What was I thinking?
I was at Lake Norman Airpark recently, strapped into a two-seat aerobatics plane, a parachute pack fastened to my chest and back.
Pilot Mike Matthews was about to climb 3,000 feet over the lake to perform basic aerobatic maneuvers, such as a two-turn spin to the left and a "hammerhead," in which, in seconds, you're staring straight up at the sky and then straight down at the ground before the plane levels off.
What was I thinking?
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I knew that Matthews flies full time for NASCAR legend Richard Petty and Petty's son Kyle, and that he ran an aerobatics program in Las Vegas, training people from around the world. He now instructs pilots and offers aerobatic rides to the public at his Acro Dynamics company based at Lake Norman Airpark.
But what really put me at ease at the flying strip off Perth Road was Matthews' immediate discussion of how to be safe in an aerobatics plane.
No boasting about all the fancy maneuvers he could perform. What he wanted me to know was how and when to pull the parachute cord. Pull it immediately once you're off the plane, he said, because you'll instantly have fallen well below the craft.
It will save my life, he told me, not that anything was likely to go wrong on this sunny Tuesday morning.
Was I claustrophobic? he asked, knowing how cramped the two-seater can be. Nope, I replied.
Matthews performed a safety check of his 1978 Bellanca Decathlon CS, and we were off on our 30-minute flight.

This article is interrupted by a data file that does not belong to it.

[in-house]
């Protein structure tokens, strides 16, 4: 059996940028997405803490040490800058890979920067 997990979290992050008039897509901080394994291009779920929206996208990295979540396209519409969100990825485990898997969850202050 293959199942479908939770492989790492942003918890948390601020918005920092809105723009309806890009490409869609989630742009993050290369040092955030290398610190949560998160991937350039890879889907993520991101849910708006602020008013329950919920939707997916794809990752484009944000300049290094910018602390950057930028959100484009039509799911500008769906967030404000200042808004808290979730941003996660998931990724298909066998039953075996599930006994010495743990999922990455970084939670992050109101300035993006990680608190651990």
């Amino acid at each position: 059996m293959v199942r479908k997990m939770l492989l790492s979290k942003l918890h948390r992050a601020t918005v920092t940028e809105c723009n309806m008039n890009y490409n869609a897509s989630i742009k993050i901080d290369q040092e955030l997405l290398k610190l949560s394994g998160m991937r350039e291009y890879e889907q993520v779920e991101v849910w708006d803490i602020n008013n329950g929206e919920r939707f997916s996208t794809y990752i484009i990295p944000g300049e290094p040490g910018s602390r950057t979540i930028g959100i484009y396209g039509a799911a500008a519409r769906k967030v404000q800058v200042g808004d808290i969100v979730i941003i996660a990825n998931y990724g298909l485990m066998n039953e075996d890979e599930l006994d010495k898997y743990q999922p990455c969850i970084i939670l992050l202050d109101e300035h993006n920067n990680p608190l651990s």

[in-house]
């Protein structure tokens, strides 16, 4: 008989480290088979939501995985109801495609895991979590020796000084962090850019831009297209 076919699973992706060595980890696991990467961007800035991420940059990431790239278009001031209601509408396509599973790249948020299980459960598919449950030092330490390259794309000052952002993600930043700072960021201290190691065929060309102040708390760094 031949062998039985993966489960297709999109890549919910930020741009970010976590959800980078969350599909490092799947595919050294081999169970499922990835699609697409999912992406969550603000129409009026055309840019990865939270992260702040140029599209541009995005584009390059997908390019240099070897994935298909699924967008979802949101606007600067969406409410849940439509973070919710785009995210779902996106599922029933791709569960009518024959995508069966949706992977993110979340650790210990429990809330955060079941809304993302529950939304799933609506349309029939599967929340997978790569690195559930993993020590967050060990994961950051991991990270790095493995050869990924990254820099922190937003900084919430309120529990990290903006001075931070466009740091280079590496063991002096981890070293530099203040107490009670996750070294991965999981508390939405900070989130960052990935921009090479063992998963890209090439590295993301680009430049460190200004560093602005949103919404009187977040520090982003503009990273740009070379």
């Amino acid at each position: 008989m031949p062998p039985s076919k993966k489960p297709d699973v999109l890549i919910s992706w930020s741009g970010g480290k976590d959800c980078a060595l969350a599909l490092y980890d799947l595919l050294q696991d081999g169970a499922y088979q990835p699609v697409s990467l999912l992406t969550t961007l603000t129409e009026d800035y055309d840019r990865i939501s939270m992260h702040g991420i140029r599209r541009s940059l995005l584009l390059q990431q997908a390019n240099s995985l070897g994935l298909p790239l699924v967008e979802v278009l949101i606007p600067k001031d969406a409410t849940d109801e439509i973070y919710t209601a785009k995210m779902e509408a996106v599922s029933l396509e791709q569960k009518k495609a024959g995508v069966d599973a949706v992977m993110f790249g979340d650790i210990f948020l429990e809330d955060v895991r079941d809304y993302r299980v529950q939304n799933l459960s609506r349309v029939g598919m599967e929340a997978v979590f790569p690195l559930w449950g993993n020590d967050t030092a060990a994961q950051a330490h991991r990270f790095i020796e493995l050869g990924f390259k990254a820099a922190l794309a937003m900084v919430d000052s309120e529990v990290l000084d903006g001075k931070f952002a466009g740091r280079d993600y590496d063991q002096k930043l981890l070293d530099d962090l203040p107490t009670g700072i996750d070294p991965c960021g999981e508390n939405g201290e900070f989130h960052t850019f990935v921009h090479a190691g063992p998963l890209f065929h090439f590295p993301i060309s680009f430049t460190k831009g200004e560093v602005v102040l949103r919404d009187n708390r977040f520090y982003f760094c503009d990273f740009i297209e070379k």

It was a beautiful day to check out the homes along the fingers of the lake in Iredell and Catawba counties, and I knew I was in good hands.
A native of Boonville in Yadkin County, Matthews, 30, has piloted planes since he was 7. His family had a grass airplane strip. His dad, Rick Matthews, 60, flew Huey helicopters in Vietnam and later AH-1 Cobras.
"I couldn't reach the rudder pedals, but I was flying the airplane," Mike Matthews said. "I was 12 or 13 before I got to land an airplane."
Matthews said he's proud to follow in his dad's aeronautical footsteps. He's taught aerobatics now for four years.
Trying a new maneuver "still gives me the butterflies," Matthews said. "It's what keeps me coming back. It's that 'what if' that keeps me coming back."
But his passion has always been teaching aerobatics, he said, and to give novices such as myself at a least a taste of the thrill.
When we reached the Catawba County community of Long Island, Matthews checked in with me over our headsets. Was I still OK for him to begin his maneuvers?
All set, I replied, and then felt the plane begin to point straight up into the sky then roll on its side.
"Is this real?" I thought as I looked out the window and suddenly saw only ground and water, then felt the plane gently level off.
The maneuvers lasted mere seconds and were surprisingly smooth, but they'll remain with me forever. As a recoverer from acrophobia (fear of heights), I did something I never thought I'd have the courage to do at all.
I credit Matthews, who made me feel like I was a part of his team. He even came up with a nickname for me, based on the name of his company.
To Matthews, I'm now "Acro Joe."